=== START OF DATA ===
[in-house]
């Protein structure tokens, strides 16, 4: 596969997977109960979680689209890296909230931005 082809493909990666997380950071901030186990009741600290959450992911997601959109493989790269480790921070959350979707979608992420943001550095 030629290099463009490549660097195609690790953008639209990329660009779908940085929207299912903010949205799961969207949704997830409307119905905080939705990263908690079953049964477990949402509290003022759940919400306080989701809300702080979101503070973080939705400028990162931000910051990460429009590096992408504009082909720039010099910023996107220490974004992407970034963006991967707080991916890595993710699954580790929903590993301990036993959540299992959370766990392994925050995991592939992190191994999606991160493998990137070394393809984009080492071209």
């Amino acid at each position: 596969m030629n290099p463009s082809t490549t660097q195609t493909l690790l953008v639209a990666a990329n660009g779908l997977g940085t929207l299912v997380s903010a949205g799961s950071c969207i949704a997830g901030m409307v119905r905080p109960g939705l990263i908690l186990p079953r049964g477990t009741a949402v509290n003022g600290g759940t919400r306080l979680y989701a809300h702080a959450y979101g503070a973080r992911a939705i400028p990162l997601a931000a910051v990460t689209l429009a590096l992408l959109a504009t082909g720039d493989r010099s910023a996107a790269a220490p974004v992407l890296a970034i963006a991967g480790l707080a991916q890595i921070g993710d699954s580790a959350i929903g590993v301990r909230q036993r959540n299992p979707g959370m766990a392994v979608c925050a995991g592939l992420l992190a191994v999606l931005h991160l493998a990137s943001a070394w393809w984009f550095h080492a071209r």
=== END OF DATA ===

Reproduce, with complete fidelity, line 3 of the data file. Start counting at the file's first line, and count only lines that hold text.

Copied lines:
């Amino acid at each position: 596969m030629n290099p463009s082809t490549t660097q195609t493909l690790l953008v639209a990666a990329n660009g779908l997977g940085t929207l299912v997380s903010a949205g799961s950071c969207i949704a997830g901030m409307v119905r905080p109960g939705l990263i908690l186990p079953r049964g477990t009741a949402v509290n003022g600290g759940t919400r306080l979680y989701a809300h702080a959450y979101g503070a973080r992911a939705i400028p990162l997601a931000a910051v990460t689209l429009a590096l992408l959109a504009t082909g720039d493989r010099s910023a996107a790269a220490p974004v992407l890296a970034i963006a991967g480790l707080a991916q890595i921070g993710d699954s580790a959350i929903g590993v301990r909230q036993r959540n299992p979707g959370m766990a392994v979608c925050a995991g592939l992420l992190a191994v999606l931005h991160l493998a990137s943001a070394w393809w984009f550095h080492a071209r």